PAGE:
All that aside, there are still some quibbles with the book.
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3 of 3 people found the following review helpful By Meagan on September 18, 2010
Format: Hardcover Verified Purchase
This is a very easy to read book. If you have already taken organic chemistry it may be a bit of a review but it does apply the information to biological pathways. If you have not already taken organic chemistry, it is a great book to learn it. I think that it is easier, yet just as comprehensive as other textbooks out there, but it skips over things that are more useful in physical organic chemistry (energy equations and things like that). We are using it in our biochemistry class and it's a great review that gets to the point.
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5 of 6 people found the following review helpful By Rob - ox in Brazil fields on March 11, 2007
Format: Hardcover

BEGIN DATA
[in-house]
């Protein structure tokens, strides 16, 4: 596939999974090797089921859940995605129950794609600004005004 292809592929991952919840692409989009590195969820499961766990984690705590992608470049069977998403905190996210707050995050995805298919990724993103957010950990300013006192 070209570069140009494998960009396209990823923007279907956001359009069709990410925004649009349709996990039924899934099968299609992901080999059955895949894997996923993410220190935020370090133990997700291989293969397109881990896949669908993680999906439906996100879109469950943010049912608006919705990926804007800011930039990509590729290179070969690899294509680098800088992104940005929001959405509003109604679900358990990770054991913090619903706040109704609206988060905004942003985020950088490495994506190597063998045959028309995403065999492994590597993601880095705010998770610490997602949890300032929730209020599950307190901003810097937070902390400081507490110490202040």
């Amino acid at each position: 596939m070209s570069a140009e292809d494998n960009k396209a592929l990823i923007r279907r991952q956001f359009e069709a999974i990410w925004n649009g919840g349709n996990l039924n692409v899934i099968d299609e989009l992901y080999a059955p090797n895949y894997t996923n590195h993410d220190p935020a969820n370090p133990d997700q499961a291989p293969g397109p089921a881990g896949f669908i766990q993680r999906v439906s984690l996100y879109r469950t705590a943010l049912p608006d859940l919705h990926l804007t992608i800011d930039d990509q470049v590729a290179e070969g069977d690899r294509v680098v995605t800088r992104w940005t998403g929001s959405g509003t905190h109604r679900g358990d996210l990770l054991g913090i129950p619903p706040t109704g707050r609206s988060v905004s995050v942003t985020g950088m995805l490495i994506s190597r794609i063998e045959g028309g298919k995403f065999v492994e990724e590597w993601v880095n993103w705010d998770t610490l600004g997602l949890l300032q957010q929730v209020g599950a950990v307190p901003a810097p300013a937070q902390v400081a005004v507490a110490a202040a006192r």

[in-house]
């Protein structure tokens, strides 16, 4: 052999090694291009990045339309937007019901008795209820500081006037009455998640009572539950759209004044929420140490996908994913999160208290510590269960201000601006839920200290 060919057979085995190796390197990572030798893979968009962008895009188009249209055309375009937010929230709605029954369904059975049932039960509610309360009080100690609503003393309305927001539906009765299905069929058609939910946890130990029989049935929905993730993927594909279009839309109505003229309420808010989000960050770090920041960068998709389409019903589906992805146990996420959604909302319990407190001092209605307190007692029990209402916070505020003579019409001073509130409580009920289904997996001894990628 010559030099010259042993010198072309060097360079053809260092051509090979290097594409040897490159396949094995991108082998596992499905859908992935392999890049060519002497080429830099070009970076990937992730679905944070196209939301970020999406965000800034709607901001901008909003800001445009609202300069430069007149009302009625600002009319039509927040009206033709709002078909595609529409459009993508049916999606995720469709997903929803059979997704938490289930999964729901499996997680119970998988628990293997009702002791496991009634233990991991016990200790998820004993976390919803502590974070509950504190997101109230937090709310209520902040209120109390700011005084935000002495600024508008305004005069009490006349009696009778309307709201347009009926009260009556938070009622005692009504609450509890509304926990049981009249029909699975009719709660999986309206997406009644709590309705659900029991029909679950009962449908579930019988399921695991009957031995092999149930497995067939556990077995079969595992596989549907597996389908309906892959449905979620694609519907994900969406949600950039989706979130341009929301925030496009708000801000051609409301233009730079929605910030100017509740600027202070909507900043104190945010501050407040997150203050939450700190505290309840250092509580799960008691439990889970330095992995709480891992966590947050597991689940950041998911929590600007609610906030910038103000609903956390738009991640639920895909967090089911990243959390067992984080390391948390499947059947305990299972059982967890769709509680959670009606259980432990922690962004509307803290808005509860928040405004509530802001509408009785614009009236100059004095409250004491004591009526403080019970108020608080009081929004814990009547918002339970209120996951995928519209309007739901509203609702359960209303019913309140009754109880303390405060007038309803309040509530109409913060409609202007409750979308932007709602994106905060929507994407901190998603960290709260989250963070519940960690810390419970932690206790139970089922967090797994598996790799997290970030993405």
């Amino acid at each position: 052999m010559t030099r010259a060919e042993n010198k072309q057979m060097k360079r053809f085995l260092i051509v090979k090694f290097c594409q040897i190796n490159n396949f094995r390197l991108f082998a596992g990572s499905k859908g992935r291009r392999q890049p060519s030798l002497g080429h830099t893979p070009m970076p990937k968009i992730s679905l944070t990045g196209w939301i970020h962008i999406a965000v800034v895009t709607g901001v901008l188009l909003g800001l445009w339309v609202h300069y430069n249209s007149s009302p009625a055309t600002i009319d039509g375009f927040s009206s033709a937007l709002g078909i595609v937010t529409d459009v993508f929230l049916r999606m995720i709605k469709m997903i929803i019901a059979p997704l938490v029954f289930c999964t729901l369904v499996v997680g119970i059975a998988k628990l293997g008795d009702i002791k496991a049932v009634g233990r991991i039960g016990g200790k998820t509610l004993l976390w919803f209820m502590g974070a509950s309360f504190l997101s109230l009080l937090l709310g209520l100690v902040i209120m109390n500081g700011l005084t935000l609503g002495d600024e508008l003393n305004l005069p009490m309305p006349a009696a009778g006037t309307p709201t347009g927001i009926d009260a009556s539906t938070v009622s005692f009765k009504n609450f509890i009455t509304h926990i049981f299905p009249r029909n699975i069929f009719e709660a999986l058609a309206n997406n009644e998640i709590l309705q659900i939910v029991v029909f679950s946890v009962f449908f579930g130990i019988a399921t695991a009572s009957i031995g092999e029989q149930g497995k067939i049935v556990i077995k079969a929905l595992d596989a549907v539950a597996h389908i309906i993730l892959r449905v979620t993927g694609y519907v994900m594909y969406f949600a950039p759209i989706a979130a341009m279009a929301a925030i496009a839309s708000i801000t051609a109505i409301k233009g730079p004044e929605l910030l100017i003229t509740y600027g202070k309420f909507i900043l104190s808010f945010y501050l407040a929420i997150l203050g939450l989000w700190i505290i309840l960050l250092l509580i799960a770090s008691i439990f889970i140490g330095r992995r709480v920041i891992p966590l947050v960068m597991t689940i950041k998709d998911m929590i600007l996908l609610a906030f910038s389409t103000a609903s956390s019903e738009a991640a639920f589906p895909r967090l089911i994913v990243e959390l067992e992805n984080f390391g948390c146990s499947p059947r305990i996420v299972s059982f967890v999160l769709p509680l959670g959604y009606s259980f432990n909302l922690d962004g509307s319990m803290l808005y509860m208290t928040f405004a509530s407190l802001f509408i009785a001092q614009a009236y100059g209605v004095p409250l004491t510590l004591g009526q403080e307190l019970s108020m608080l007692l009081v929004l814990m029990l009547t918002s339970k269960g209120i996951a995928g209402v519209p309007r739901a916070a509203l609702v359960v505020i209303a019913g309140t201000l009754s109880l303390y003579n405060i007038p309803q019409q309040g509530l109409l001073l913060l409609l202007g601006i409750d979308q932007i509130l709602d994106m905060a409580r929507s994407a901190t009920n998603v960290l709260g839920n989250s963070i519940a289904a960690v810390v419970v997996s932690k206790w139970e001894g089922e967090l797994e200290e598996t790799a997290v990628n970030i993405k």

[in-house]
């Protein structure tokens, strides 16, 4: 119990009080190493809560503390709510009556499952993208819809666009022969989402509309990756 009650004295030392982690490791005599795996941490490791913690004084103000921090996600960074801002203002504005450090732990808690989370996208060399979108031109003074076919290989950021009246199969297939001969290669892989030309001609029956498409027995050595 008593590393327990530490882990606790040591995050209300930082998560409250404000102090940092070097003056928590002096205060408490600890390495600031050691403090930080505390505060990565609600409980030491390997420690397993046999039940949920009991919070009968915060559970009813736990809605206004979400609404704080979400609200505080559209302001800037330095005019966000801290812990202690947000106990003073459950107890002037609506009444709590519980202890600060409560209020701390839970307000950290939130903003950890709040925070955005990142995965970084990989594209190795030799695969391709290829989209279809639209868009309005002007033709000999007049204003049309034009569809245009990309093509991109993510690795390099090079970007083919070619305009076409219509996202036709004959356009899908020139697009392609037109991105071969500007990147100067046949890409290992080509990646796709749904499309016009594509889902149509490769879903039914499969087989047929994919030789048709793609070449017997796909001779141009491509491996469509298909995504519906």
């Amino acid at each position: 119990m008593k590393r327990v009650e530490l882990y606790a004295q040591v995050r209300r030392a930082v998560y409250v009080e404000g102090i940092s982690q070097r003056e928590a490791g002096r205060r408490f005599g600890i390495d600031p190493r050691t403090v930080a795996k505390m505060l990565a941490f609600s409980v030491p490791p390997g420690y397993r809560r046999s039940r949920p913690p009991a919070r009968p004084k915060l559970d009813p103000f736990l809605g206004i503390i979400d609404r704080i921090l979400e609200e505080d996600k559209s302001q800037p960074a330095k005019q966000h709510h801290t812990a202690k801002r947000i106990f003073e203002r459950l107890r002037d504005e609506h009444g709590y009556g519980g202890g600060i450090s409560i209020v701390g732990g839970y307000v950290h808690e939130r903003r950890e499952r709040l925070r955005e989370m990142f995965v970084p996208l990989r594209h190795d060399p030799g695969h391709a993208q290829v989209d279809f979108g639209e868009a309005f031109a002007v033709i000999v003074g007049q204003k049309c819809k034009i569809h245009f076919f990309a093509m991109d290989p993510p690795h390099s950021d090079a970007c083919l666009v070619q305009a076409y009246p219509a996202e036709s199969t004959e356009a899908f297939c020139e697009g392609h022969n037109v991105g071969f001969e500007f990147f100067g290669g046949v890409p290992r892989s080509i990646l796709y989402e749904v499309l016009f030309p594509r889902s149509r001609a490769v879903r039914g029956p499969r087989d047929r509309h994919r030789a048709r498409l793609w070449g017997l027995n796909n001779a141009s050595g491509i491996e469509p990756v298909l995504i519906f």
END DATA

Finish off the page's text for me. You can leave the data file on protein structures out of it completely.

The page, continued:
This book is simply great. The scholar and very clear presentation by the authors make the subject of each chapter almost self-explanatory. The first two chapters introduce the organic reactions which are relevant in biosynthesis, stereochemistry of biological molecules and the major classes of primary metabolites. In the following chapters the authors discuss, with care and in detail, the biosynthesis of every class of primary metabolite, showing mechanisms for every single reaction. The last chapter on biosynthesis presents examples of some natural products biosynthesis (classical examples). Unfortunately, no example on the biosynthesis of phenylpropanoid derivatives is included. However, even though, the book is worth of purchase for students and teachers interested in the mechanistic aspects of primary and secondary metabolites biosynthesis.